5. Smashing post, EM. There’s a fair bit chillin here at IU, and a smile certainly helps the world go round, but it doesn’t hurt to remind ourselves of the importance of mutual respect in all aspects of our lives, and the more life experience we gain, the more we should be able to do that.
    And thanks for the “even if you sprang fully formed out of Hemingway’s forehead” line – that put tea all over my keyboard! 🙂

  6. We’re all newbies about something in this business — I don’t think anybody knows everything there is to know about self-publishing. Thanks for the reminder, EM.

    (There’s a reason why they called him Papa Hemingway. 😉 )

  7. Sometimes I think I’m in a perpetual state of newbosity(it’s a word as long as you don’t try to look it up), but maybe I’ll get there one day. Anyway, your last paragraph of this post seems to sum up what IU represents.

    1. As Lynne said, we are all newbies in some ways. I hope the last paragraph does sum up what IU and the indie community at large is about. I got a lot of help and support and encouragement from other authors when I started out. I try to pay it forward when I can. I think most of us are that way. 🙂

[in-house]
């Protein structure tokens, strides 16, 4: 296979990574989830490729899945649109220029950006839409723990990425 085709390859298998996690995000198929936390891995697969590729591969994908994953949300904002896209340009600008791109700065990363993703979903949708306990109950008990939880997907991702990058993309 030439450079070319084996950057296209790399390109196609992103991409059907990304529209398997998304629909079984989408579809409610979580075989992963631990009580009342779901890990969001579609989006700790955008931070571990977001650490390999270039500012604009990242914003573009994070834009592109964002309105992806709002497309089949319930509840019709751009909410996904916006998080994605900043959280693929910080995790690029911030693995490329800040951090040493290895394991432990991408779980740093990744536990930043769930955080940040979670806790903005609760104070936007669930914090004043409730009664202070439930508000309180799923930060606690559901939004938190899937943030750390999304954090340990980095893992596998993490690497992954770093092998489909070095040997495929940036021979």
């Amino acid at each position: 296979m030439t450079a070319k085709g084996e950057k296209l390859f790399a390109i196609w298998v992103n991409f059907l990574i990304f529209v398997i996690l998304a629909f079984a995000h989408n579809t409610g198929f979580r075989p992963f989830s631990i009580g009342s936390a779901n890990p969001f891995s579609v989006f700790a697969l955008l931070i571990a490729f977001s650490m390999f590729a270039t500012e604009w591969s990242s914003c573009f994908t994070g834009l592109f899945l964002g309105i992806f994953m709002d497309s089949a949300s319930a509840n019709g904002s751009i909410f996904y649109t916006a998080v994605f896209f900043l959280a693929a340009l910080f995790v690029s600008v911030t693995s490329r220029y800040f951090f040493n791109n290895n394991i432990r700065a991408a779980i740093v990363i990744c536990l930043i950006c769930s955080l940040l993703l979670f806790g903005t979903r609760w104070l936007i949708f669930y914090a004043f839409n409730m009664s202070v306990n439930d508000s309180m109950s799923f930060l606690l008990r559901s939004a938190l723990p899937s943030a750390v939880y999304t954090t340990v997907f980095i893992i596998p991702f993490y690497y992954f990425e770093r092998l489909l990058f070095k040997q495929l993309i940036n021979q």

8. On a serious note…ahem…we allllll have SO much to learn. I doubt there is a person on the planet that can right the perfect book every time. We’re all human and that alone means we’re going to screw up! (I’ve watched my share of blooper vids to know that for sure.) We should all be as tolerant of others as we were when we were 10 steps back in our growth. Remember what it felt like to have a review tell you how stupid you are because you used “their” not “there” and know in your heart you knew the difference before they said anything. UGH! Love one another, and it will come back to you 1000-fold.

  9. Sorry I’m late to this great post party, but wanted to say, Stephen, you did it again. Super post and I hope we are not all too old (or new) to learn something new from someone. You have always been a great guy paying it forward since I met you and I hope your love of paying it forward continues to set an example for us all. Thank you for IU and thank you for being you, a super great guy!